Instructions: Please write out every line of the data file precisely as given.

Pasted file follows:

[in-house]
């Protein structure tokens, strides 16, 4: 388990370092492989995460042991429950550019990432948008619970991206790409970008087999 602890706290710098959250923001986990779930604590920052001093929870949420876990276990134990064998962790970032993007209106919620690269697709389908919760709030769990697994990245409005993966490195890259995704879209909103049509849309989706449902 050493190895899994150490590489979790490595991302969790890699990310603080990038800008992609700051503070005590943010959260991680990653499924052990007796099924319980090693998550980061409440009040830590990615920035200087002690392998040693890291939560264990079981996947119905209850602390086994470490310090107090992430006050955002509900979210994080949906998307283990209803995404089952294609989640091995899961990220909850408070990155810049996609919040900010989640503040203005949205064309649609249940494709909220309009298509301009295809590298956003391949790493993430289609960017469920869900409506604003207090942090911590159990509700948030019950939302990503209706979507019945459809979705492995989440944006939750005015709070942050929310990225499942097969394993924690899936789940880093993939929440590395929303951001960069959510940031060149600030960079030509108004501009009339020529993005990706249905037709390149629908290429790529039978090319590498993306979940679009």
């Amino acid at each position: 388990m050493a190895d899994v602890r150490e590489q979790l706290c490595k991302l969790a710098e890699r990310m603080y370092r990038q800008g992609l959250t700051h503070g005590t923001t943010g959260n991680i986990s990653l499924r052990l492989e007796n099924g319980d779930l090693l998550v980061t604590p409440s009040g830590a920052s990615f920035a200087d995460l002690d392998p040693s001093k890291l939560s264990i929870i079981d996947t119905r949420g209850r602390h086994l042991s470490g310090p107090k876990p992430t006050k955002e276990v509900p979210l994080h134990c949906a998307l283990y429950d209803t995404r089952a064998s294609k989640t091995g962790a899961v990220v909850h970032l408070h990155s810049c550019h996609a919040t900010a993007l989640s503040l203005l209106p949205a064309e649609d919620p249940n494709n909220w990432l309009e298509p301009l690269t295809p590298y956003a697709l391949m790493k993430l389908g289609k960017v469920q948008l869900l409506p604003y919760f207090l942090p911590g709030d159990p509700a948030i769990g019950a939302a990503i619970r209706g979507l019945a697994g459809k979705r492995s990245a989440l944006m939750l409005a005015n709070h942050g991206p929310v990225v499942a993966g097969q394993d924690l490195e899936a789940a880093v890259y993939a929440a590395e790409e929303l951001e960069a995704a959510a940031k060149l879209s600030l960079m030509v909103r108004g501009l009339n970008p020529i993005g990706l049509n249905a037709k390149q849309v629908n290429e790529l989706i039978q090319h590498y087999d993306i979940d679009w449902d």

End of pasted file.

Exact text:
[in-house]
């Protein structure tokens, strides 16, 4: 388990370092492989995460042991429950550019990432948008619970991206790409970008087999 602890706290710098959250923001986990779930604590920052001093929870949420876990276990134990064998962790970032993007209106919620690269697709389908919760709030769990697994990245409005993966490195890259995704879209909103049509849309989706449902 050493190895899994150490590489979790490595991302969790890699990310603080990038800008992609700051503070005590943010959260991680990653499924052990007796099924319980090693998550980061409440009040830590990615920035200087002690392998040693890291939560264990079981996947119905209850602390086994470490310090107090992430006050955002509900979210994080949906998307283990209803995404089952294609989640091995899961990220909850408070990155810049996609919040900010989640503040203005949205064309649609249940494709909220309009298509301009295809590298956003391949790493993430289609960017469920869900409506604003207090942090911590159990509700948030019950939302990503209706979507019945459809979705492995989440944006939750005015709070942050929310990225499942097969394993924690899936789940880093993939929440590395929303951001960069959510940031060149600030960079030509108004501009009339020529993005990706249905037709390149629908290429790529039978090319590498993306979940679009």
């Amino acid at each position: 388990m050493a190895d899994v602890r150490e590489q979790l706290c490595k991302l969790a710098e890699r990310m603080y370092r990038q800008g992609l959250t700051h503070g005590t923001t943010g959260n991680i986990s990653l499924r052990l492989e007796n099924g319980d779930l090693l998550v980061t604590p409440s009040g830590a920052s990615f920035a200087d995460l002690d392998p040693s001093k890291l939560s264990i929870i079981d996947t119905r949420g209850r602390h086994l042991s470490g310090p107090k876990p992430t006050k955002e276990v509900p979210l994080h134990c949906a998307l283990y429950d209803t995404r089952a064998s294609k989640t091995g962790a899961v990220v909850h970032l408070h990155s810049c550019h996609a919040t900010a993007l989640s503040l203005l209106p949205a064309e649609d919620p249940n494709n909220w990432l309009e298509p301009l690269t295809p590298y956003a697709l391949m790493k993430l389908g289609k960017v469920q948008l869900l409506p604003y919760f207090l942090p911590g709030d159990p509700a948030i769990g019950a939302a990503i619970r209706g979507l019945a697994g459809k979705r492995s990245a989440l944006m939750l409005a005015n709070h942050g991206p929310v990225v499942a993966g097969q394993d924690l490195e899936a789940a880093v890259y993939a929440a590395e790409e929303l951001e960069a995704a959510a940031k060149l879209s600030l960079m030509v909103r108004g501009l009339n970008p020529i993005g990706l049509n249905a037709k390149q849309v629908n290429e790529l989706i039978q090319h590498y087999d993306i979940d679009w449902d």